Sabbath: Beyond Legalism (Sabbath IX)
When I facilitated a conversation around Sabbath in my discipleship group, one of the reactions was, “An entire day of rest? What? How can we do that?” In this crazy modern world, apparently none of us has time for an entire day of rest.
Let’s get a couple of things out of the way: we aren’t under the Law of Moses, so Sabbath isn’t necessarily about setting aside a twenty-four hour period (though I think it’s hard to regularlyget into deep delight with less time than that). My response to the twenty-four hour naysayers was, “Well, do you have any time set aside for rest and delight?” The answers were only slightly more affirmative.
So, because we are apparently well-versed in avoiding Sabbath, here are a few practical ideas for making Sabbath stick:
First of all, it doesn’t matter if it’s a Saturday or Sunday or Wednesday—we aren’t under those old regulations—but it’s vital to have a time set aside for stepping out of all the worries and concerns and work of everyday life. Do you have a time dedicated to enjoying the world and connecting with God’s goodness? If not, will you respond to the words of Scripture not as some rule you have to keep, but rather as the response to a Father who has rest for you and who wants to connect with you? The point is to create a regular, dedicated time for rest. And okay, if you can’t make twenty-four hours work, think about what you canmake work. A start is better than nothing. Start small, but be committed.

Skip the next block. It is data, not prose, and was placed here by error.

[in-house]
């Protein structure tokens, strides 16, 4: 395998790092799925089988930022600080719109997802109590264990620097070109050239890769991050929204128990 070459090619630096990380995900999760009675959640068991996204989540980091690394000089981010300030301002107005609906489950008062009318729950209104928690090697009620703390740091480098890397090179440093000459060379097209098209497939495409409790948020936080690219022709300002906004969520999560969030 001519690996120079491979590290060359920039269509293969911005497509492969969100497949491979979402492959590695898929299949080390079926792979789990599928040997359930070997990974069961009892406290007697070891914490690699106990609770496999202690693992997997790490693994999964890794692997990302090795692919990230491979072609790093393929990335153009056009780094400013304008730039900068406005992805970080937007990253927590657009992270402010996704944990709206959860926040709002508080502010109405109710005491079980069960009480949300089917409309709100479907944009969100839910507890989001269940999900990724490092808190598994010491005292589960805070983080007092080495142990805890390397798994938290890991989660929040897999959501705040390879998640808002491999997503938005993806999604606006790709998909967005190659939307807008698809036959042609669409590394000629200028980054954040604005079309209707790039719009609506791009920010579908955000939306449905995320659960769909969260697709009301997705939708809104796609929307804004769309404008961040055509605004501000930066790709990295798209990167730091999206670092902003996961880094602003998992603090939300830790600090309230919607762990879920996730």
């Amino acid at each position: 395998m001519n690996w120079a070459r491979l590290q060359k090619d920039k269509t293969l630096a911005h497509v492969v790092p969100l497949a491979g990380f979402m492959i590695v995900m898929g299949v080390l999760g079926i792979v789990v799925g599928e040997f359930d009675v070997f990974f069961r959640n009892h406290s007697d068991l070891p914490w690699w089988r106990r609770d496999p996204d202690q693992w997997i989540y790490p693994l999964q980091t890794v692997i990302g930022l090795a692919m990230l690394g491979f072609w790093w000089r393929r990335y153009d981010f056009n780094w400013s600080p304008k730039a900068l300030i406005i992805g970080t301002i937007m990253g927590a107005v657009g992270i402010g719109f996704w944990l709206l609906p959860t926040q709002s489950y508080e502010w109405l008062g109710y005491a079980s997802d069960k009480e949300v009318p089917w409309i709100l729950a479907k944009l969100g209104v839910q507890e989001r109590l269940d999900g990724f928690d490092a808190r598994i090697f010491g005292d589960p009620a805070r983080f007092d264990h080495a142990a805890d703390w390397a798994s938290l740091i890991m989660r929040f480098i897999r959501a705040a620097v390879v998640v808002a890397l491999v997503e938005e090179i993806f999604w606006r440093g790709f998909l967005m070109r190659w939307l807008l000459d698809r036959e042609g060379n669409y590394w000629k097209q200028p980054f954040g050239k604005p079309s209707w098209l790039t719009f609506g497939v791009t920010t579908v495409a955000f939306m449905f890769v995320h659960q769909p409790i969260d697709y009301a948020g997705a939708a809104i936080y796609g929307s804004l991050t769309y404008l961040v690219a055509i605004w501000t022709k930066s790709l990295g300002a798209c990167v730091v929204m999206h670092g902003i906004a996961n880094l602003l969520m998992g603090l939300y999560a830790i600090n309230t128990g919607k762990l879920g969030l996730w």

At the same time—while being pragmatic and refraining from rigidity—it’s important to maintain and pursue the ideal, which is a regular weekly period of twenty-four hours. There’s something about living through a circadian cycle of night and daybreak, morning and midday, afternoon and evening. The reality is that if we can’t make consistent space for a twenty-four hour period of rest and delight, we are probably too busy.
My wife and I take Sabbath very seriously. It’s a commitment. It’s a part of our weekly worship of God and our celebration of life, even—and especially—in the midst of trying seasons. We take Thursday evening and all day Friday as a Sabbath time of rest and delight, and we honor it. We slip into a space like a walled-off garden where, as much as is possible, we don’t talk about work. We don’t talk about life’s normal stressors (unless not talking about them would be more stressful). We dream together. We talk about where we’d like to travel or visit or how we want our family life to be. We talk about who we want to spend time with. We talk about what’s been happening beneath the surface in our hearts and souls. We have good coffee. We worship our God and celebrate that Heis the Sabbath rest. We thank Him. And invariably, we leave this time not without troubles, not without stressors knocking on our doors, but somehow refreshed and able to take on those things in a new spirit. We usually find ourselves, at the end of our Sabbath, somehow “unstuck.”
In Sabbath then, we embrace the Scriptural paradox of Hebrews 4:11: we must labor to rest. This truth seems to continually undergird any reality of transformation in spiritual life.
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